WitnessHere’s the neuroscience (you knew it was coming!).

When we tell stories, they bypass the skeptical part of people’s brains (their frontal cortex) and connect with their emotional brain (the limbic system). The good news is that this is where people make decisions.

When you break out those bullet points, the only two areas that light up in someone’s brain are the ones that recognize language. Yup — these are in the frontal cortex, so you’ve just given them a reason to resist you.

Tell better stories. Here’s one way to do that.

Have you ever asked people for a testimonial? Then followed up a million times to remind them? And when that small percentage actually responded, what did you get?


“Thank you, John, for the wonderful job you did. It was a pleasure to work with you, and I hope to get the chance to do it again.”


Stop Being Embarrassed

It was hard enough for you to ask in the first place, because you didn’t want to look pushy or egotistical. Get over it! People who appreciate what you do usually are happy to recognize you.

But when you received the few sentences that said nothing, you thought you had no choice but to thank them and live with it. Try something better. Lead the process and make it easier for someone to give you what you want.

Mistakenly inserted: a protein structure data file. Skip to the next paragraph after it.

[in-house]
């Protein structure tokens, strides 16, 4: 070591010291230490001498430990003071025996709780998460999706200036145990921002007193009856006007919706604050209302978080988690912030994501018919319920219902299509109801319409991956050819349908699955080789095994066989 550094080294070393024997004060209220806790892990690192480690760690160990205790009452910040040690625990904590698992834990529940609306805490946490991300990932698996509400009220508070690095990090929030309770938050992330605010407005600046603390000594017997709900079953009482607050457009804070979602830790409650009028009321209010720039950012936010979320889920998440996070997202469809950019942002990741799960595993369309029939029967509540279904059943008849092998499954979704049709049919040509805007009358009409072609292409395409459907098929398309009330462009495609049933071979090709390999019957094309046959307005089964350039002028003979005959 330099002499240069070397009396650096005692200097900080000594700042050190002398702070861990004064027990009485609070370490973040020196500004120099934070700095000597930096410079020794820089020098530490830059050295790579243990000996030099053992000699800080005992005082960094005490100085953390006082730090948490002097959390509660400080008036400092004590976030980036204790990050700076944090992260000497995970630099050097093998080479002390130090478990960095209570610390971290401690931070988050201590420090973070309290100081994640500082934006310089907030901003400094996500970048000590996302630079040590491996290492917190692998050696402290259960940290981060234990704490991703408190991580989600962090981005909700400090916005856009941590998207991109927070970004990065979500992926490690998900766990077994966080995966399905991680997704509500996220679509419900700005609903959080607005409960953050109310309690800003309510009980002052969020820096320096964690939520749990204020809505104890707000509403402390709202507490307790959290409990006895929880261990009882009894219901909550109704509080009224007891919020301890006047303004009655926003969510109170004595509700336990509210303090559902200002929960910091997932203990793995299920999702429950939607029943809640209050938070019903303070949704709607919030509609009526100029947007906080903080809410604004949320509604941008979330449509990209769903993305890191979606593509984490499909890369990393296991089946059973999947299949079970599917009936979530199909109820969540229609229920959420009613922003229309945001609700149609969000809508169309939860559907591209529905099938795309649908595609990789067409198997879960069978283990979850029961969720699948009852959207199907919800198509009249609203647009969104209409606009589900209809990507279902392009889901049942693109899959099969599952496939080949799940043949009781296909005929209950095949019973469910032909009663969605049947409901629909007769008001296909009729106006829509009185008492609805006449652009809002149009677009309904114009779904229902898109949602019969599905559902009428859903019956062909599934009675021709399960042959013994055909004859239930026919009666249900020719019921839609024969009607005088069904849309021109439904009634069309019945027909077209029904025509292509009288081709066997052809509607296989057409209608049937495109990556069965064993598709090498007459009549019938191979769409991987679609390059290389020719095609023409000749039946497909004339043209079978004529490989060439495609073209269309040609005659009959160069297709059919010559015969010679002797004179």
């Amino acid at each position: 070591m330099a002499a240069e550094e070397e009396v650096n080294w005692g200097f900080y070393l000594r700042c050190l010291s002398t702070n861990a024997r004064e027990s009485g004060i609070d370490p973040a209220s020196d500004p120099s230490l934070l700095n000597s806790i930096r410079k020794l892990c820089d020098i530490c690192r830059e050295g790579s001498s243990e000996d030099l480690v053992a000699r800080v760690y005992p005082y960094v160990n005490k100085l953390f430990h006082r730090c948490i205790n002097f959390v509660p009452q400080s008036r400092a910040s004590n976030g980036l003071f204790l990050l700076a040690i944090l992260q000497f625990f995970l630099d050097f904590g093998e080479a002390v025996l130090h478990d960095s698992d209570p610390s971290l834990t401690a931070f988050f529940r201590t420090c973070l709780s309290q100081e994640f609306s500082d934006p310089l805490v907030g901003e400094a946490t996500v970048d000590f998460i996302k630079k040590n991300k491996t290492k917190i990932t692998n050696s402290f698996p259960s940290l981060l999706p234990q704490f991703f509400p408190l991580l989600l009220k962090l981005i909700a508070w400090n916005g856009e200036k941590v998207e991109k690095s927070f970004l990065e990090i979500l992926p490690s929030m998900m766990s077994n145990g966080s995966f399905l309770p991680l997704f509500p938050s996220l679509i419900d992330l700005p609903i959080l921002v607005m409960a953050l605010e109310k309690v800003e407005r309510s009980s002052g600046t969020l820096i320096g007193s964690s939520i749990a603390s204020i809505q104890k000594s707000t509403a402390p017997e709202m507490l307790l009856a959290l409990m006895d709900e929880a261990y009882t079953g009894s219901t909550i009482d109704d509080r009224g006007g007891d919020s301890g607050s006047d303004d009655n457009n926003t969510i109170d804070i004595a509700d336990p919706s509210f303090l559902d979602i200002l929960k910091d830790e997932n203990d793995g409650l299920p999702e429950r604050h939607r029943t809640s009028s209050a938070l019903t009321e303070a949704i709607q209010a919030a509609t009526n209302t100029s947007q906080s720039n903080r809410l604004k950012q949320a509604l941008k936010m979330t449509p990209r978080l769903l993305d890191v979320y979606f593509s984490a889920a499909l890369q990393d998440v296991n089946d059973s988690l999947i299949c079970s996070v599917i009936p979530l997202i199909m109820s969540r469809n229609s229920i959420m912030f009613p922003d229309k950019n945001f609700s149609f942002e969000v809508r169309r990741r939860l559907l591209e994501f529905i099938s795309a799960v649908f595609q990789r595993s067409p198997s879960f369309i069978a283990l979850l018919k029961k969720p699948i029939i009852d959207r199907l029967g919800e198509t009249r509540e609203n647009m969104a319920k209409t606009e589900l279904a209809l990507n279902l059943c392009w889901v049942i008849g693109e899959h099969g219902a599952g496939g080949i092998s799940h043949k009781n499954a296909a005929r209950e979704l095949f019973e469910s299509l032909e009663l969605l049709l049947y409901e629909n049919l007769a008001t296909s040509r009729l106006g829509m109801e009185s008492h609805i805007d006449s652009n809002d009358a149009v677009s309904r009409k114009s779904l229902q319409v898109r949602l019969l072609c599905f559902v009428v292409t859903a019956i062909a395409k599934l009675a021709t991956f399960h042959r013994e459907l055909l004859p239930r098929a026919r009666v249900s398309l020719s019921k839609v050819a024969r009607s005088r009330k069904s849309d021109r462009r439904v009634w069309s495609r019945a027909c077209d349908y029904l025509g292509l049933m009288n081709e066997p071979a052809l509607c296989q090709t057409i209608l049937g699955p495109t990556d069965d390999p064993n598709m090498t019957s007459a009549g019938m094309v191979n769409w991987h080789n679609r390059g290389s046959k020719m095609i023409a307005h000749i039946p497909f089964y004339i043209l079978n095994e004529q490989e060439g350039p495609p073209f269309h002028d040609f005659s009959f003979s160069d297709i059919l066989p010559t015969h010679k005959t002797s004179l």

What’s In a Good Story?

You avoid meaningless “happy-speak” when you ask specific questions: either in an email or a conversation:

1.  What problem were you facing?

You probably already know this. But you’re asking because you ultimately want to tell the story to attract other people with the same issue. This makes it good to start with the pain.

2.  What were your concerns about working with me/my company?

I believe people should be skeptical about me and what I do — they’re starting in resistance, after all. So I invite my clients to tell me about their fears. This ultimately shows the reader that these folks were no pushovers.

3.  How did I work to solve your problem?

This is the crux. It will tell your reader — and you! — what makes you unique.

4.  What results did you see?

Readers will want to know that you can move the needle for them. And if there are quantifiable outcomes, so much the better!

Making the Most of Your Story

You can stop here and have a good story. Or you can ask two more questions:

5.  Under what circumstances would you recommend me/my company to someone else?

6.  Is there anyone else you want to help to [name the problem you solved]?

Now you’ve turned a good story into a business development opportunity!

For years I’ve used this line about websites, but it’s just as applicable here. “No one comes to your website to learn about you. They come to see themselves. And if you can show them you’ve already solved the same problem for someone else, you reduce their perceived risk in working with you — and shorten the amount of time it will take to contact you.”

Create stories that recognize the people you work with — and attract the people you want to work with. Never again be satisfied with dreck!